By Neil H. Dempsey
---- — SALEM — Authorities say the finish date for the first phase of the Canal Street flood project has been pushed back to the end of January after a conduit roof collapsed this week.
Contractors were excavating a section of an 8-foot-deep conduit near Saint Paul Street on Monday when a portion of its granite slab roof caved in, bringing down with it the excavator itself, said city engineer David Knowlton.
Nobody was injured, and a worker was able to back the excavator out — it had fallen about 4 feet — but Knowlton said the collapse alerted crews that more sections of the roof needed to be fixed.
“It made us aware that there’s about 55 more feet of repairs we should make,” Knowlton said.
Knowlton said that crews will construct a new roof by installing rebar and then pouring concrete and that the fixes should add about 21/2 weeks to the construction schedule.
The accident comes near the end of the project’s first phase, which includes $5.9 million of upgrades to the utilities beneath the 6,800 feet of roadway between Jefferson Avenue and Mill Street. Most of the upgrades — including repairs to water, sewer and drainage pipes, and the installation of a 60-inch drain pipe — are still expected to be done by the end of the year.
The Canal Street project aims to protect the area between Saint Paul Street and Forest Avenue, a section of Canal Street that has long suffered flooding problems so severe that the roadway can become impassable. As it is now, 0 buildings over a total of 30 acres are severely affected by storms, according to city estimates.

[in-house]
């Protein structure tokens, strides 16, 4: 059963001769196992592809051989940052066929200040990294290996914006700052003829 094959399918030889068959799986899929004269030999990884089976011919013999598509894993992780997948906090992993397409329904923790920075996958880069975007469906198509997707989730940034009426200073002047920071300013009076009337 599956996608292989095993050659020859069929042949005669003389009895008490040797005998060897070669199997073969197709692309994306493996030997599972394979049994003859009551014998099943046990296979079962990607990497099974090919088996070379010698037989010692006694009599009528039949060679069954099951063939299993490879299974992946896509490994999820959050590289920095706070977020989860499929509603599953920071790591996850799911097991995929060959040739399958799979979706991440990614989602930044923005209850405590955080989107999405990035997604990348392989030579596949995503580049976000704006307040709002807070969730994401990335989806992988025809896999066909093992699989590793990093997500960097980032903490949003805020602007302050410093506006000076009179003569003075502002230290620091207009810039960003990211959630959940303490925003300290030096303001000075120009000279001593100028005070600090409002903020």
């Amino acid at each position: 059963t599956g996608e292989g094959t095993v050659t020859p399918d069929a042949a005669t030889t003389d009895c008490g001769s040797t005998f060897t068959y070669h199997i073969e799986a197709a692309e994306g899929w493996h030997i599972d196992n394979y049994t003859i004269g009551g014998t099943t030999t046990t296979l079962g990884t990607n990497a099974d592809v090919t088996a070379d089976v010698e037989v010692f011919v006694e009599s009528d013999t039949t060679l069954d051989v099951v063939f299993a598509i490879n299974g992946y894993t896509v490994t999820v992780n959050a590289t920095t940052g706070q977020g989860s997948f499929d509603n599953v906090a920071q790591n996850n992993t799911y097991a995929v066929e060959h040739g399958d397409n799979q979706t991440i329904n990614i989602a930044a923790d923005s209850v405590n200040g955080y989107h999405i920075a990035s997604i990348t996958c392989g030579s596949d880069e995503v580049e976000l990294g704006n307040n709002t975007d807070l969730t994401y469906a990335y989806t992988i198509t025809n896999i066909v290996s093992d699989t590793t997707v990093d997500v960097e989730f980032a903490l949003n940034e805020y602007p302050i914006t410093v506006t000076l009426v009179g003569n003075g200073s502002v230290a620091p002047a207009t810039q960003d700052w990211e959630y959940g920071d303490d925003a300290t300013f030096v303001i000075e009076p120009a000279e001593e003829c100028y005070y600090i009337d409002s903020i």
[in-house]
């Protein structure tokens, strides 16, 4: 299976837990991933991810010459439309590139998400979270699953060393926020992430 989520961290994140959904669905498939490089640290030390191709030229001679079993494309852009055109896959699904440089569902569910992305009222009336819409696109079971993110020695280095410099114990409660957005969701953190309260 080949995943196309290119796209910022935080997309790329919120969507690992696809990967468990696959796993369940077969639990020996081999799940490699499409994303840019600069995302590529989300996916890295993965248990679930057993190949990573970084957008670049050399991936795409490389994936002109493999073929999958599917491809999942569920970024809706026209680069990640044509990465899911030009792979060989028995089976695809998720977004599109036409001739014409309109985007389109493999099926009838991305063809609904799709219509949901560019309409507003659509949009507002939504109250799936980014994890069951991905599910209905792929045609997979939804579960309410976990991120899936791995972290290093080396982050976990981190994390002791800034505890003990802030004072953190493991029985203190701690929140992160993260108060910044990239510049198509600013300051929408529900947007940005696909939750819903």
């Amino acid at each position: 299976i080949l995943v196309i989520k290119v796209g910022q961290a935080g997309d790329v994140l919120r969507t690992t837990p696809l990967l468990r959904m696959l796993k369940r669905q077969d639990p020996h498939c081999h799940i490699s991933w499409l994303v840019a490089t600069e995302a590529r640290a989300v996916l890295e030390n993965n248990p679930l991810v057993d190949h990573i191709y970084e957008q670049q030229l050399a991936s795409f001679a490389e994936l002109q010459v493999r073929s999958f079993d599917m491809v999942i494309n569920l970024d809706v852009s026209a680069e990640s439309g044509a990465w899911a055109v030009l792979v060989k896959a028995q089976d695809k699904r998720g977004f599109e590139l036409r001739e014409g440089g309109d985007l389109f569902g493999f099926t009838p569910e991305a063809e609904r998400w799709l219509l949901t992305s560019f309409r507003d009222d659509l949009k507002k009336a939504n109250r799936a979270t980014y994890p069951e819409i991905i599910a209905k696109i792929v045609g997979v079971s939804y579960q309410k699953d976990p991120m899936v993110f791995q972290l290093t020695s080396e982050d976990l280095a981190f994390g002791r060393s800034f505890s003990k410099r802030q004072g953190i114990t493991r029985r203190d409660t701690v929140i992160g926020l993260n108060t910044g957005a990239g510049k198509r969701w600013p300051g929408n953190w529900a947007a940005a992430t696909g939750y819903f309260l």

The delay in completing phase one isn’t expected to affect the timing of phase two, which is slated to begin next autumn and will cost $8 million. That portion of the project will focus on Canal Street’s surface and is expected to include new trees and improved signage, pavement and pedestrian crossings, with curb extensions installed near crosswalks.
Plans for phase two are approaching 75 percent completion. When they hit that point, public hearings will be held so the public can review the proposed changes. The second phase is expected to be finished at some point in 2015, at which point the final phase of the project will begin. That phase is expected to provide 100-year flood protection for the Canal Street/Salem State University corridor.
The Federal Emergency Management Agency kicked in $3 million for the first phase of the project, which broke ground on July 30. It was originally supposed to be completed by Dec. 28.
Construction updates are available at www.buildingsalem.com.
Neil Dempsey can be reached at firstname.lastname@example.org.